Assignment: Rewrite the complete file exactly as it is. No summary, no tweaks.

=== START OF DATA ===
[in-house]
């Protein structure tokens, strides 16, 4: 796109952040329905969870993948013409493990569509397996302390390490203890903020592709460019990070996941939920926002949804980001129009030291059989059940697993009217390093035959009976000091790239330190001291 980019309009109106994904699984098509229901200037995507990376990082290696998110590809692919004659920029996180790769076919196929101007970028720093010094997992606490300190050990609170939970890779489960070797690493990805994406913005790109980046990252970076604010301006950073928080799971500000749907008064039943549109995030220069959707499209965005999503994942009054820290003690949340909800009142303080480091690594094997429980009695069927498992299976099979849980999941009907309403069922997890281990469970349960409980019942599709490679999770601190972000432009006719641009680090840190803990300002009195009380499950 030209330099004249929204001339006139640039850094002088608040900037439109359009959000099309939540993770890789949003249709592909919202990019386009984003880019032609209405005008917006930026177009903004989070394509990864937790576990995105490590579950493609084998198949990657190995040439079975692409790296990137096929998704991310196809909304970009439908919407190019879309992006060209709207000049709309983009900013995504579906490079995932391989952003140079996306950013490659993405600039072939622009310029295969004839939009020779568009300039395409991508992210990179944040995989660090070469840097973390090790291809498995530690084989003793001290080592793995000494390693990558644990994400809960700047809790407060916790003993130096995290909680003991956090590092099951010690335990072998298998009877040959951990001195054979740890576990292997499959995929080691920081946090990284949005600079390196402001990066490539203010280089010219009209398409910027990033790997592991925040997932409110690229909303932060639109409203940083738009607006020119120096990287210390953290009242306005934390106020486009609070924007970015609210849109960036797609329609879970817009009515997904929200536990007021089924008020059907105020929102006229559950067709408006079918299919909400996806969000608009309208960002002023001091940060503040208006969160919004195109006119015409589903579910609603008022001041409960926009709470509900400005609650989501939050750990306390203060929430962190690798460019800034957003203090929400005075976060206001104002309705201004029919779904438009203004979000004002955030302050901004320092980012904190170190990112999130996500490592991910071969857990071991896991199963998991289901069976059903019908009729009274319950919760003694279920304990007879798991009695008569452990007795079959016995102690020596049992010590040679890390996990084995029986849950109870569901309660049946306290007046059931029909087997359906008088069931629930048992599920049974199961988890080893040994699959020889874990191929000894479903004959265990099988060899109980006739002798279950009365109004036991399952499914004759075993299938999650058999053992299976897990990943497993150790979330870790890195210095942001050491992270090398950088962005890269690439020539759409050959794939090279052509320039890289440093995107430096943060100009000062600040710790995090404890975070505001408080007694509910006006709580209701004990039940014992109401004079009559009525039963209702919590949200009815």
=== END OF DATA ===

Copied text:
[in-house]
């Protein structure tokens, strides 16, 4: 796109952040329905969870993948013409493990569509397996302390390490203890903020592709460019990070996941939920926002949804980001129009030291059989059940697993009217390093035959009976000091790239330190001291 980019309009109106994904699984098509229901200037995507990376990082290696998110590809692919004659920029996180790769076919196929101007970028720093010094997992606490300190050990609170939970890779489960070797690493990805994406913005790109980046990252970076604010301006950073928080799971500000749907008064039943549109995030220069959707499209965005999503994942009054820290003690949340909800009142303080480091690594094997429980009695069927498992299976099979849980999941009907309403069922997890281990469970349960409980019942599709490679999770601190972000432009006719641009680090840190803990300002009195009380499950 030209330099004249929204001339006139640039850094002088608040900037439109359009959000099309939540993770890789949003249709592909919202990019386009984003880019032609209405005008917006930026177009903004989070394509990864937790576990995105490590579950493609084998198949990657190995040439079975692409790296990137096929998704991310196809909304970009439908919407190019879309992006060209709207000049709309983009900013995504579906490079995932391989952003140079996306950013490659993405600039072939622009310029295969004839939009020779568009300039395409991508992210990179944040995989660090070469840097973390090790291809498995530690084989003793001290080592793995000494390693990558644990994400809960700047809790407060916790003993130096995290909680003991956090590092099951010690335990072998298998009877040959951990001195054979740890576990292997499959995929080691920081946090990284949005600079390196402001990066490539203010280089010219009209398409910027990033790997592991925040997932409110690229909303932060639109409203940083738009607006020119120096990287210390953290009242306005934390106020486009609070924007970015609210849109960036797609329609879970817009009515997904929200536990007021089924008020059907105020929102006229559950067709408006079918299919909400996806969000608009309208960002002023001091940060503040208006969160919004195109006119015409589903579910609603008022001041409960926009709470509900400005609650989501939050750990306390203060929430962190690798460019800034957003203090929400005075976060206001104002309705201004029919779904438009203004979000004002955030302050901004320092980012904190170190990112999130996500490592991910071969857990071991896991199963998991289901069976059903019908009729009274319950919760003694279920304990007879798991009695008569452990007795079959016995102690020596049992010590040679890390996990084995029986849950109870569901309660049946306290007046059931029909087997359906008088069931629930048992599920049974199961988890080893040994699959020889874990191929000894479903004959265990099988060899109980006739002798279950009365109004036991399952499914004759075993299938999650058999053992299976897990990943497993150790979330870790890195210095942001050491992270090398950088962005890269690439020539759409050959794939090279052509320039890289440093995107430096943060100009000062600040710790995090404890975070505001408080007694509910006006709580209701004990039940014992109401004079009559009525039963209702919590949200009815």